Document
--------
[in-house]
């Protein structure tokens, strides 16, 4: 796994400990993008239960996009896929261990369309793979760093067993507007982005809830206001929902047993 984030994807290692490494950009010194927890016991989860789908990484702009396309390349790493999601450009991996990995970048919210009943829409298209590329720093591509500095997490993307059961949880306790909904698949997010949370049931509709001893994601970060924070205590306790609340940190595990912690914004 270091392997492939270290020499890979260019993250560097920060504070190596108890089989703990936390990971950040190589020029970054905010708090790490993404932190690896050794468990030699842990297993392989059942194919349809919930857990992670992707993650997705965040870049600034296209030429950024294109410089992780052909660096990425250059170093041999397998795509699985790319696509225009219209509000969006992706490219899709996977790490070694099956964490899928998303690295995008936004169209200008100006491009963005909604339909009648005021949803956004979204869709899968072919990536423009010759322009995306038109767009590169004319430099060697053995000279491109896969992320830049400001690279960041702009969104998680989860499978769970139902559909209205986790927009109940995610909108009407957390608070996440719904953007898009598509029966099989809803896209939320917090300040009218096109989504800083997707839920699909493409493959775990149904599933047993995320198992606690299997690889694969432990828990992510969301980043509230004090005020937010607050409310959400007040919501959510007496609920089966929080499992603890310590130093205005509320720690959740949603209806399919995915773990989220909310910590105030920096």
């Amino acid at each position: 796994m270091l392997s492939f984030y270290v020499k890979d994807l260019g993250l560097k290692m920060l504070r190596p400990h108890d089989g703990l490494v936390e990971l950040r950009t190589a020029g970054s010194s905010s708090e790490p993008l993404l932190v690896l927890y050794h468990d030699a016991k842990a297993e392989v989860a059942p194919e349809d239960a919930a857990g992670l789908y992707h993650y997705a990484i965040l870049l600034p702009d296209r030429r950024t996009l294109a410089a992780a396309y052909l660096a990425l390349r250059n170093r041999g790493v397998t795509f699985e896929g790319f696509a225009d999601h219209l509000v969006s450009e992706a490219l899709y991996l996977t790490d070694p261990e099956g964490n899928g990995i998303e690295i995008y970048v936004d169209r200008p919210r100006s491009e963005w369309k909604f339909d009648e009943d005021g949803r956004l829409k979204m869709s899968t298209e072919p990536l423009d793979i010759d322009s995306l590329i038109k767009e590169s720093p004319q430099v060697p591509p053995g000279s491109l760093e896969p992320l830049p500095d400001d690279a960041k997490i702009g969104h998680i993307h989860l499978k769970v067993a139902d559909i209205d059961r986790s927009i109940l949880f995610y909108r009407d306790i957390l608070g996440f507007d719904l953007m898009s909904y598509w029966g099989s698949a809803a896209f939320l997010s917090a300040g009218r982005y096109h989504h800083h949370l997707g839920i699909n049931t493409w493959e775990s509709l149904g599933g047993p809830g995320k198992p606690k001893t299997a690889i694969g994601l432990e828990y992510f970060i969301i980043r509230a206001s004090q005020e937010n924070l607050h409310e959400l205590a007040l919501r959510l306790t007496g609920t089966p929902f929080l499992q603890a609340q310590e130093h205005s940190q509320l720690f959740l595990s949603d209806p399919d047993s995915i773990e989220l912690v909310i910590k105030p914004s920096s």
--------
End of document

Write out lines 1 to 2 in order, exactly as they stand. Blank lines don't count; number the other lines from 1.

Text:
[in-house]
């Protein structure tokens, strides 16, 4: 796994400990993008239960996009896929261990369309793979760093067993507007982005809830206001929902047993 984030994807290692490494950009010194927890016991989860789908990484702009396309390349790493999601450009991996990995970048919210009943829409298209590329720093591509500095997490993307059961949880306790909904698949997010949370049931509709001893994601970060924070205590306790609340940190595990912690914004 270091392997492939270290020499890979260019993250560097920060504070190596108890089989703990936390990971950040190589020029970054905010708090790490993404932190690896050794468990030699842990297993392989059942194919349809919930857990992670992707993650997705965040870049600034296209030429950024294109410089992780052909660096990425250059170093041999397998795509699985790319696509225009219209509000969006992706490219899709996977790490070694099956964490899928998303690295995008936004169209200008100006491009963005909604339909009648005021949803956004979204869709899968072919990536423009010759322009995306038109767009590169004319430099060697053995000279491109896969992320830049400001690279960041702009969104998680989860499978769970139902559909209205986790927009109940995610909108009407957390608070996440719904953007898009598509029966099989809803896209939320917090300040009218096109989504800083997707839920699909493409493959775990149904599933047993995320198992606690299997690889694969432990828990992510969301980043509230004090005020937010607050409310959400007040919501959510007496609920089966929080499992603890310590130093205005509320720690959740949603209806399919995915773990989220909310910590105030920096």